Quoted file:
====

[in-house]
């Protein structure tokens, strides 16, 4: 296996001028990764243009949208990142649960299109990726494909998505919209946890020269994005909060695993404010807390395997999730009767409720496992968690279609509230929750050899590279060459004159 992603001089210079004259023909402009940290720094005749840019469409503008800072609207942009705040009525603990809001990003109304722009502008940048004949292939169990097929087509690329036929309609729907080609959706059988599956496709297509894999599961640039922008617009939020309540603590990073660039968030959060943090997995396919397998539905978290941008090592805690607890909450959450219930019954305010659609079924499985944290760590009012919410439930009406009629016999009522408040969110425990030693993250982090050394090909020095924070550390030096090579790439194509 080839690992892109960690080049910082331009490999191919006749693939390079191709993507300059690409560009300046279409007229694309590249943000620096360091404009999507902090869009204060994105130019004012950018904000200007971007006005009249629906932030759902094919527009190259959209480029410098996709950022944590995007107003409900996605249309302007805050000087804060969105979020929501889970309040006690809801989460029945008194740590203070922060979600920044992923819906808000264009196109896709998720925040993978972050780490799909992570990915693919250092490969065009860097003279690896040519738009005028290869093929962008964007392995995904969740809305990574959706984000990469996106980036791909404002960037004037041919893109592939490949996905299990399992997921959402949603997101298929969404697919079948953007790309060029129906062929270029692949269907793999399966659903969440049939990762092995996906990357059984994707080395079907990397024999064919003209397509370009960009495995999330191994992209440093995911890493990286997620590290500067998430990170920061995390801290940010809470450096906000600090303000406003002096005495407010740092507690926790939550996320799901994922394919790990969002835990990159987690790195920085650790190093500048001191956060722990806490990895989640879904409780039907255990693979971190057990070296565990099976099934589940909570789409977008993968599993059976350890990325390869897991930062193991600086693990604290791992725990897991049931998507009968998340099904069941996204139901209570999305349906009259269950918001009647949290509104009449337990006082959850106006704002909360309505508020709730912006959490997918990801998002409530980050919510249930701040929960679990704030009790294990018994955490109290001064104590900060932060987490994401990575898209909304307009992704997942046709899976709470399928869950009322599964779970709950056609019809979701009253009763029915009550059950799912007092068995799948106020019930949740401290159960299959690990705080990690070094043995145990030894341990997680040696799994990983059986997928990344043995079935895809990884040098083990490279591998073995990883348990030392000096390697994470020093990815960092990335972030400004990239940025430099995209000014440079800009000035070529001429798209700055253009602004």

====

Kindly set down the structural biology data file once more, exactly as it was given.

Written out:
[in-house]
């Protein structure tokens, strides 16, 4: 296996001028990764243009949208990142649960299109990726494909998505919209946890020269994005909060695993404010807390395997999730009767409720496992968690279609509230929750050899590279060459004159 992603001089210079004259023909402009940290720094005749840019469409503008800072609207942009705040009525603990809001990003109304722009502008940048004949292939169990097929087509690329036929309609729907080609959706059988599956496709297509894999599961640039922008617009939020309540603590990073660039968030959060943090997995396919397998539905978290941008090592805690607890909450959450219930019954305010659609079924499985944290760590009012919410439930009406009629016999009522408040969110425990030693993250982090050394090909020095924070550390030096090579790439194509 080839690992892109960690080049910082331009490999191919006749693939390079191709993507300059690409560009300046279409007229694309590249943000620096360091404009999507902090869009204060994105130019004012950018904000200007971007006005009249629906932030759902094919527009190259959209480029410098996709950022944590995007107003409900996605249309302007805050000087804060969105979020929501889970309040006690809801989460029945008194740590203070922060979600920044992923819906808000264009196109896709998720925040993978972050780490799909992570990915693919250092490969065009860097003279690896040519738009005028290869093929962008964007392995995904969740809305990574959706984000990469996106980036791909404002960037004037041919893109592939490949996905299990399992997921959402949603997101298929969404697919079948953007790309060029129906062929270029692949269907793999399966659903969440049939990762092995996906990357059984994707080395079907990397024999064919003209397509370009960009495995999330191994992209440093995911890493990286997620590290500067998430990170920061995390801290940010809470450096906000600090303000406003002096005495407010740092507690926790939550996320799901994922394919790990969002835990990159987690790195920085650790190093500048001191956060722990806490990895989640879904409780039907255990693979971190057990070296565990099976099934589940909570789409977008993968599993059976350890990325390869897991930062193991600086693990604290791992725990897991049931998507009968998340099904069941996204139901209570999305349906009259269950918001009647949290509104009449337990006082959850106006704002909360309505508020709730912006959490997918990801998002409530980050919510249930701040929960679990704030009790294990018994955490109290001064104590900060932060987490994401990575898209909304307009992704997942046709899976709470399928869950009322599964779970709950056609019809979701009253009763029915009550059950799912007092068995799948106020019930949740401290159960299959690990705080990690070094043995145990030894341990997680040696799994990983059986997928990344043995079935895809990884040098083990490279591998073995990883348990030392000096390697994470020093990815960092990335972030400004990239940025430099995209000014440079800009000035070529001429798209700055253009602004």